Schar Study Abroad Immerses Students in U.S. Mexico Border Policy, Security, and Immigration

A large group of college students pose in front of a brightly colored mural.
Members of the Schar School study abroad contingent gather in front of a mural at the National Autónomous University of México. Professor Guadalupe Correa-Cabrera is at center.

Following the coattails of President Biden’s highly publicized visit to Brownsville, Texas, a cadre of graduate students from George Mason University’s Schar School of Policy and Government arrived for a week of academic activity along the U.S.-Mexico border and in Mexico City.

Unlike a parallel trip to the same region at the same time by the Schar School’s International Relations Policy Task Force (you can read their story at this page), “our trip was about the U.S.-Mexico relations during a time of elections,” said Professor Guadalupe Correa-Cabrera, a foremost expert on border and immigration policy who accompanied the students.

“Border developments are perhaps the most consequential policy issue of this time,” said Michal McElwain Malur, director of external programs at the Schar School, who assembled the itinerary and helped lead the trip to the border for a second year in a row.

“Since the inception of its study abroad program, the Schar School has prioritized providing students with opportunities to explore consequential policy problems facing the U.S. today.”

“We spent one whole day at the border, specifically at the border wall, and we spoke at length with a local editor about border security,” added Correa-Cabrera. “It was important to see this issue through the eyes of someone who covers it for newspapers for a population that relies on accurate information.”

Along the way they met with top industry and government leaders on both sides of the border, with whom they freely discussed the ongoing issues that keep the U.S.–Mexico affiliation at the top of international headlines.

“Putting a face to the border was fascinating,” said Davis Kaderli, a Master of Public Policy student and participant on the trip. “What I actually saw isn’t what the mass media often portrays. It is much more complex than the majority of Americans understand.”

For instance, while in Brownsville, Texas, the students heard harrowing stories of inadequate services provided to Americans in need along the border. In Boca Chica, during a visit to the sprawling SpaceX campus, students met with residents in government partnerships and discussed their views on how SpaceX impacts their community.

“The meetings we had gave insight and were candid discussions,” said Chris Williams, a student in the Schar School’s Master of Global Commerce program. Williams added that anybody immersing themselves in a degree with a global perspective should seek out study abroad opportunities.

A significant component of the trip was a visit to the political capital of Mexico City and the National Autónomous University of México (UNAM), where students engaged in conversations with decision makers and attended lectures.

“Mexico is having elections in June this year,” Correa-Cabrera said. “The U.S. is having them in November. We put these elections in context for the students.”

Upon arriving in Mexico City, the students received a briefing from Miguel Siliceo, the senior economic advisor to Mexican President Andrés Manuel López Obrador.

On International Women’s Day, the cohort of students was officially welcomed by the president of the federal senate of the Republic of Mexico, who recognized them from the Senate floor, followed by a meeting with a Mexican senator. The students said they gained insights from Mexican officials and policymakers on mutually shared challenges, as well as new avenues for cooperation and engagement.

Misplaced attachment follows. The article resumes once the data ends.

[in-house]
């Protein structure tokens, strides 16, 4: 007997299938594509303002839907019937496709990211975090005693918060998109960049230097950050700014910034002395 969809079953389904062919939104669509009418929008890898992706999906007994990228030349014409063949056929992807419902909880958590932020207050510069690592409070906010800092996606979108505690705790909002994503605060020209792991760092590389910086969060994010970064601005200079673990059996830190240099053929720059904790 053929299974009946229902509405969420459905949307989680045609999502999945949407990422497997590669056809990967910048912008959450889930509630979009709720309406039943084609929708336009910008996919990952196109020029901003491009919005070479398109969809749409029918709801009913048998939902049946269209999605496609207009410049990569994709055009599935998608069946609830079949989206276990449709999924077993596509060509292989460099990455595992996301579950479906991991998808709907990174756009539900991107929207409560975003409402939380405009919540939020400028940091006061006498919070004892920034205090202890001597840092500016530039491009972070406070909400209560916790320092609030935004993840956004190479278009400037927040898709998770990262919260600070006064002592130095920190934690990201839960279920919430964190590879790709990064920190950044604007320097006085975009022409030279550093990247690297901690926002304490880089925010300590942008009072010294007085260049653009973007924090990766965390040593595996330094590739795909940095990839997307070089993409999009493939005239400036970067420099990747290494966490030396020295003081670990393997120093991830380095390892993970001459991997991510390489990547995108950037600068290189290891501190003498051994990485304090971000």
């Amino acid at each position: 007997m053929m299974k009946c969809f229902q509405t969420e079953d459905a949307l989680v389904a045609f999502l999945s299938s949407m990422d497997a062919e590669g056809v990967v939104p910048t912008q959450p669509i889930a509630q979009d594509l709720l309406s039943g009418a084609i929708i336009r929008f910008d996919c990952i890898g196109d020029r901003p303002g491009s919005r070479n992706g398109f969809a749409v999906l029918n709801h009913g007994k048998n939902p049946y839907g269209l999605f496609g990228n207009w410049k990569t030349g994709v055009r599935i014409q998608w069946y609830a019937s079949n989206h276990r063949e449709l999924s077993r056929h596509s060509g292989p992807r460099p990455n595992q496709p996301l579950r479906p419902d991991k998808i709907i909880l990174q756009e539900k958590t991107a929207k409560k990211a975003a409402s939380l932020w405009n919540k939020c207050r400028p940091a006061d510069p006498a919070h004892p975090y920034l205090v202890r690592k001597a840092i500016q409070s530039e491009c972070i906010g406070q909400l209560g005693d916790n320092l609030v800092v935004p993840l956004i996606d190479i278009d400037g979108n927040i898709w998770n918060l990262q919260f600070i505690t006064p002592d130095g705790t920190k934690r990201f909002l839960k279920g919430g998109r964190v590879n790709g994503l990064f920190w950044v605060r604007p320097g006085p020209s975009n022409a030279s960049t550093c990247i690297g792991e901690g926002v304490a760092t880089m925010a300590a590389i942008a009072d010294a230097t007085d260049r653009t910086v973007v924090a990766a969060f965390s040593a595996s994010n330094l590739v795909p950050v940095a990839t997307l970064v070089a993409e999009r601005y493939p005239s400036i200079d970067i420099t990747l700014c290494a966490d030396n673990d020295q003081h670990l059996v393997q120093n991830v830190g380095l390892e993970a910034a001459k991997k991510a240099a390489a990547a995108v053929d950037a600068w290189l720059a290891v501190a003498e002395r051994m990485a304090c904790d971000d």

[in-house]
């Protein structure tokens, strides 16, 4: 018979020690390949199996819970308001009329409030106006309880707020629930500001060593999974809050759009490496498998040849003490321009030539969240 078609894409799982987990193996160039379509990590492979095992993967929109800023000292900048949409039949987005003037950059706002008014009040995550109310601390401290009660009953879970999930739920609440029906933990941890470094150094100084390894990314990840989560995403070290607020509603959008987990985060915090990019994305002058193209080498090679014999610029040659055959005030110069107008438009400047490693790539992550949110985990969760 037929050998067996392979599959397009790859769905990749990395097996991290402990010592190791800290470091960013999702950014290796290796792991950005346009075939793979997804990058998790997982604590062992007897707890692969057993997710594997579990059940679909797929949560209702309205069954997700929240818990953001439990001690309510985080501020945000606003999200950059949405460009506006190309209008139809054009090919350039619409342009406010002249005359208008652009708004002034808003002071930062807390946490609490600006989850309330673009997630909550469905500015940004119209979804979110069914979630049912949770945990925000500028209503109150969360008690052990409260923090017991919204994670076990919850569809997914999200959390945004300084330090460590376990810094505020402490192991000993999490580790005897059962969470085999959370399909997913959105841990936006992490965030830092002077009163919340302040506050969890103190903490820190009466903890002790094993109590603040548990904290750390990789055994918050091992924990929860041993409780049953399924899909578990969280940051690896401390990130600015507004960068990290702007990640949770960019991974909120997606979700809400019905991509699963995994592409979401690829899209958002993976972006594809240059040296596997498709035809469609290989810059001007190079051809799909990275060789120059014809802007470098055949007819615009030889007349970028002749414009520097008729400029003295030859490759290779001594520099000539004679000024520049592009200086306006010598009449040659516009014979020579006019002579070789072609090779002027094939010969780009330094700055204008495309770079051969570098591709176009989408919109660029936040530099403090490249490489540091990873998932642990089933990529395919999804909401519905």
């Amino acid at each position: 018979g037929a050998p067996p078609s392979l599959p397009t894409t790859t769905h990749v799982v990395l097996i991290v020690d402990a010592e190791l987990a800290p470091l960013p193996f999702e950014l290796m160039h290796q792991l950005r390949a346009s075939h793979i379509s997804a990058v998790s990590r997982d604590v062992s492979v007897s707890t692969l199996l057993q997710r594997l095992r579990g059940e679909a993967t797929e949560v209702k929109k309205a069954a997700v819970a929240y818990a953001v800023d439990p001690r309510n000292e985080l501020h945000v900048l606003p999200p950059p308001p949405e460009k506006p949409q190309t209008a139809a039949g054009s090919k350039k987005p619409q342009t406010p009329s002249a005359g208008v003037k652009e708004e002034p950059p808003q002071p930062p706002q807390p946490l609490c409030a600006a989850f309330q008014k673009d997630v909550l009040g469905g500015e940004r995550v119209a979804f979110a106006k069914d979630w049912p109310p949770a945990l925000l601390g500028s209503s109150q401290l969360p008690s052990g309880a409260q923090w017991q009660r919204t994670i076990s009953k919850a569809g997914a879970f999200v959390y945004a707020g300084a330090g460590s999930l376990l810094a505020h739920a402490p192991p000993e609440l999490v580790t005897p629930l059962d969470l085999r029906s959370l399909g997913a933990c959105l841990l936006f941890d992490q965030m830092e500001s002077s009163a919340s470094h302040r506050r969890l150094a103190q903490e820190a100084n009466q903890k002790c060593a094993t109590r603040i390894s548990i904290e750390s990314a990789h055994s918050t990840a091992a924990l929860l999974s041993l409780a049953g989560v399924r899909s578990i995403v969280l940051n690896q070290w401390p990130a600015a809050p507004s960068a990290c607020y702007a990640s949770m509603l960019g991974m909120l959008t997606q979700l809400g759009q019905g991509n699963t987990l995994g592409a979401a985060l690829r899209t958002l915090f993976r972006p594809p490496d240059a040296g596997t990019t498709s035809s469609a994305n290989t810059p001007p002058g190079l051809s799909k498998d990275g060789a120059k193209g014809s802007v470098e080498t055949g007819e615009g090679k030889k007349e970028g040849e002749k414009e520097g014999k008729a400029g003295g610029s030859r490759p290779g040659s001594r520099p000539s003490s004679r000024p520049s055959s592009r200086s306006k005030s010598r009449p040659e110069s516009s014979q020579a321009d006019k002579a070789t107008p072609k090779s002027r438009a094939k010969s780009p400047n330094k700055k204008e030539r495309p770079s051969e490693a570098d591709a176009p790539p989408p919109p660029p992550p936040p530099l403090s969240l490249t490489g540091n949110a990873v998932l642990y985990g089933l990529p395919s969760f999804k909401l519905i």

“We had ridiculous access on this study abroad, from [President López Obrado’s] senior economic advisor to a legislative briefing at the Mexican federal senate by the vice president of the Senate,” said Willaims.

Students met with a panel of diplomatic staff at the U.S. Embassy in Mexico and received an interactive briefing on the challenges in the upcoming presidential election.

“The five speakers at the embassy was my favorite session,” said Anduela Johnson, a student in the Schar School’s Master of International Security program. “It was interesting to hear how they are managing security issues and balancing economic implications.”

“They see the relationship with the U.S. and our shared border differently. The entire experience was a true joy,” said Johnson. On topics ranging from security and trade policy to the challenges of the upcoming election with two female candidates, each discussion sparked fascinating discussions and means for collaboration between the sets of students.

“My favorite part of this trip was hearing many perspectives,” said Gabe Dole, one of the undergraduates on the trip and a student in the Schar School’s Government and International Politics major. “I really valued the range of perspectives we heard.”

“The Schar School of Policy and Government offered two complimentary study abroad programs to the U.S. Mexico border this spring,” said Malur. “The fact they were both at the border is a testament to the Schar School being a policy school and offering our students the opportunity to hear and see firsthand policy debates and consequences of policies in action.“

Study abroad opportunities are important to a Schar School education, no matter the level or degree program. Trips include programs in Europe, Africa, Asia, the Middle East, and Latin America. To learn more about the school's study abroad programs, visit this site.

A small group of college students sit behind a large, very formal desk.
Not only did the Schar School students receive a shout out from the Senate floor, they were invited to a briefing in a committee room and to sit at Senate desks.